Percussive foraging in the aye-aye, Daubentonia madagascariensis

Journal Article (Journal Article)

A series of studies is described in which some of the sensory and motor capabilities used by the aye-aye, Daubentonia madagascariensis, in foraging for insect larvae are delineated. Although visual and olfactory cues may be of some aid, they are not necessary for successful location of larvae within woody sources. Rather, the aye-aye gently taps on wood surfaces to determine the location of cavities. Although the aye-aye can accurately locate cavities that contain no larvae or those containing inactive prey, significantly more cavities are opened when they contain active larvae. These observations suggest that this primate uses echolocation or a cutaneous sense to find cavities and can also detect the movements of insect larvae within the cavities. © 1991 The Association for the Study of Animal Behaviour.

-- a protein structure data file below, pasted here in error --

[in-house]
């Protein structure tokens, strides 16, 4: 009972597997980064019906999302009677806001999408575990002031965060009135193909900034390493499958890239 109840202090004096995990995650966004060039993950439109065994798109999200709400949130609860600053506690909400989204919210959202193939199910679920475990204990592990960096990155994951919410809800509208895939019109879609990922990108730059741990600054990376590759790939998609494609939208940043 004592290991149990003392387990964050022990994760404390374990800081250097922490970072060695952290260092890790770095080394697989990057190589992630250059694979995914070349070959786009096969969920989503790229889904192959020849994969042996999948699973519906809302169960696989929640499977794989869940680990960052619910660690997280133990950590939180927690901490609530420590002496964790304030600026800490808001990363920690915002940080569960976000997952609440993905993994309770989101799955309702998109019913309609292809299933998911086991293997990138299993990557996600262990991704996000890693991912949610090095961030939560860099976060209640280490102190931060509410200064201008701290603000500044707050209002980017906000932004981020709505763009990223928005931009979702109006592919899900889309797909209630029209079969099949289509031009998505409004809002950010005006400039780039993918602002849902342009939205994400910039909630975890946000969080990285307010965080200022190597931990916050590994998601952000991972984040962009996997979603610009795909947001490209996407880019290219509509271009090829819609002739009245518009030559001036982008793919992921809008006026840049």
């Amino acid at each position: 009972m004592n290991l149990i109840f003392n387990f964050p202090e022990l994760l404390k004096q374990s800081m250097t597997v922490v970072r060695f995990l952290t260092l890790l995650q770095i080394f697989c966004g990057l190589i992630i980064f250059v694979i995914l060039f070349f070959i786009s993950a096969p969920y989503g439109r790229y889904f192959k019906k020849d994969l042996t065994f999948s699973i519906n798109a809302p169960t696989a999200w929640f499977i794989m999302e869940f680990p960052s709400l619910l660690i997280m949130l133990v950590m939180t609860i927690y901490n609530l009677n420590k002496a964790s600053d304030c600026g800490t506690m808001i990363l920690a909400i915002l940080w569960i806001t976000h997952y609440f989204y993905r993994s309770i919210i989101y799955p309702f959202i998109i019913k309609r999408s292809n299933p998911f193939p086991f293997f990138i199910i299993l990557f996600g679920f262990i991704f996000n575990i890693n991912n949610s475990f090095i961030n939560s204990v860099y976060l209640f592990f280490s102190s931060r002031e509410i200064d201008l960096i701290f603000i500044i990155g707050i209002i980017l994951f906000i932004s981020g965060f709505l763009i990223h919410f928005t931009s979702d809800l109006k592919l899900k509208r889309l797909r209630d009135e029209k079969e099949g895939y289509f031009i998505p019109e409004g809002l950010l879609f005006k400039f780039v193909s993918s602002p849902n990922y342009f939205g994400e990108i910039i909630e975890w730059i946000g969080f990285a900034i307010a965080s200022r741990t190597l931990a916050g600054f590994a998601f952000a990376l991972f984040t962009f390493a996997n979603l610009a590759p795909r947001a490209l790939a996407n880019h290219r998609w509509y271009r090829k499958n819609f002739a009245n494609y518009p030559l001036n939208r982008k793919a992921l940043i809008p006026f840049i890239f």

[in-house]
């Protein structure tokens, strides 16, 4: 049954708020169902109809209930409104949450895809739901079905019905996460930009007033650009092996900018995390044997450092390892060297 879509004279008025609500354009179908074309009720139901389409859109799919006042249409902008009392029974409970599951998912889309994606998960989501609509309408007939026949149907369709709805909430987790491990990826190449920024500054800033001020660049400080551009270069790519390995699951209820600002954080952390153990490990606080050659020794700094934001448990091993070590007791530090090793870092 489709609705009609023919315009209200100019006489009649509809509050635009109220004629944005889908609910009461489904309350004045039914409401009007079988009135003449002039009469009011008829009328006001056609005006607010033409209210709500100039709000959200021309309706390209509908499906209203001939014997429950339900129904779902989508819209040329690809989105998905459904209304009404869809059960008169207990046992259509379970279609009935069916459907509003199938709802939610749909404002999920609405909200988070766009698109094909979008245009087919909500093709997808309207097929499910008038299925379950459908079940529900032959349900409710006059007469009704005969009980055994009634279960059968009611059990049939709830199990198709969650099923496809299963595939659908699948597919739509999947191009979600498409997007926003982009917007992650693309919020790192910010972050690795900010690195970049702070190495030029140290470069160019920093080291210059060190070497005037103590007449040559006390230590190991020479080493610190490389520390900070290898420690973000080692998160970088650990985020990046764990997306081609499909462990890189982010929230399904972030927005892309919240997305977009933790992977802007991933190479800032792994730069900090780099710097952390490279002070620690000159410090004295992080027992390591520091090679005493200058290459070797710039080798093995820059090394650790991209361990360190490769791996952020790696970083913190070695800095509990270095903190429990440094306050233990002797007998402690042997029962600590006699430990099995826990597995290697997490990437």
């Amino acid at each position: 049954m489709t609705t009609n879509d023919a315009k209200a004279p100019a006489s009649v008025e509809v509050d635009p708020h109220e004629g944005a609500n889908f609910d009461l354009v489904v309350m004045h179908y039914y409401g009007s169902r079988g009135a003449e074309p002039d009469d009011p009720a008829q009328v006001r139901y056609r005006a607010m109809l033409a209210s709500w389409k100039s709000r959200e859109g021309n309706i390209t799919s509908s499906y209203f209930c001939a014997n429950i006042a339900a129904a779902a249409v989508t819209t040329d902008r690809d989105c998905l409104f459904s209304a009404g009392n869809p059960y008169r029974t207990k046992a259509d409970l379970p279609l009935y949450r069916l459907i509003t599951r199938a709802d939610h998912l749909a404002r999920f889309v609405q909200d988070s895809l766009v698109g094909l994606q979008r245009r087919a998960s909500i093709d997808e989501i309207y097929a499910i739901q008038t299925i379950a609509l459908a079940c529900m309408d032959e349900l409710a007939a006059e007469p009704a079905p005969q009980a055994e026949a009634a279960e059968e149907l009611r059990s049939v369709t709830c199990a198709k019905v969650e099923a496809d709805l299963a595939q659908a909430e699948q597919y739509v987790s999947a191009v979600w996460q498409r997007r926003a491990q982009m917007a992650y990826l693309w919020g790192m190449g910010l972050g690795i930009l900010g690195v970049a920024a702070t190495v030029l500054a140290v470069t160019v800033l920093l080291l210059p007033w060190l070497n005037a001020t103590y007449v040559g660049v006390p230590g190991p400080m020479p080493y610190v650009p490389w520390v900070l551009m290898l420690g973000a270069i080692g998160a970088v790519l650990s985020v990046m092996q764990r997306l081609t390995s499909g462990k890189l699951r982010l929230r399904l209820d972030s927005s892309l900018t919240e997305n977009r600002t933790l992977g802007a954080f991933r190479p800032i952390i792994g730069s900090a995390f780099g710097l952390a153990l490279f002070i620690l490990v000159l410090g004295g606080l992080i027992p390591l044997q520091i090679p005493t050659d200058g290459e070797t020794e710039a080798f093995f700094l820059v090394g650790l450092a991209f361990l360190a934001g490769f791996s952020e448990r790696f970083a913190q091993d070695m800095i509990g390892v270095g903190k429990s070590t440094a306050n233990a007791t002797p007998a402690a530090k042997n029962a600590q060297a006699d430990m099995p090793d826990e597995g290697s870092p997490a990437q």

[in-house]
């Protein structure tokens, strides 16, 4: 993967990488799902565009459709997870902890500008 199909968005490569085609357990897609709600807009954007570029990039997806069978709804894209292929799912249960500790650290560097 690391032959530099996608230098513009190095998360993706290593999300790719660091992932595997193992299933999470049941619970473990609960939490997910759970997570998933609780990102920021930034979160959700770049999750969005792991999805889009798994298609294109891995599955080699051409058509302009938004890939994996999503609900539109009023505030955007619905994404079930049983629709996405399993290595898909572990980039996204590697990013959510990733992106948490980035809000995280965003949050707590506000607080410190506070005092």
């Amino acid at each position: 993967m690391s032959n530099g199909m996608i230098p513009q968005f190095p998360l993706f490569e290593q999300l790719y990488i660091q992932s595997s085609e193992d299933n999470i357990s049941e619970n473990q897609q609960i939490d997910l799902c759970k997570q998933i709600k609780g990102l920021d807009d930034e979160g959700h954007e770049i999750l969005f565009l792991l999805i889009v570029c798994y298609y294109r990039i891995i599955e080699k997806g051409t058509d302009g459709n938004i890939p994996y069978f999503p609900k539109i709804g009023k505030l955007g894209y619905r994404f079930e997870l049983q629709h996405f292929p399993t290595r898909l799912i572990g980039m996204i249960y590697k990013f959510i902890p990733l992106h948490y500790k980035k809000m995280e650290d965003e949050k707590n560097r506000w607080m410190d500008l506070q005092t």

Full Text

Duke Authors

Cited Authors

  • Erickson, CJ

Published Date

  • January 1, 1991

Published In

Volume / Issue

  • 41 / 5

Start / End Page

  • 793 - 801

International Standard Serial Number (ISSN)

  • 0003-3472

Digital Object Identifier (DOI)

  • 10.1016/S0003-3472(05)80346-X

Citation Source

  • Scopus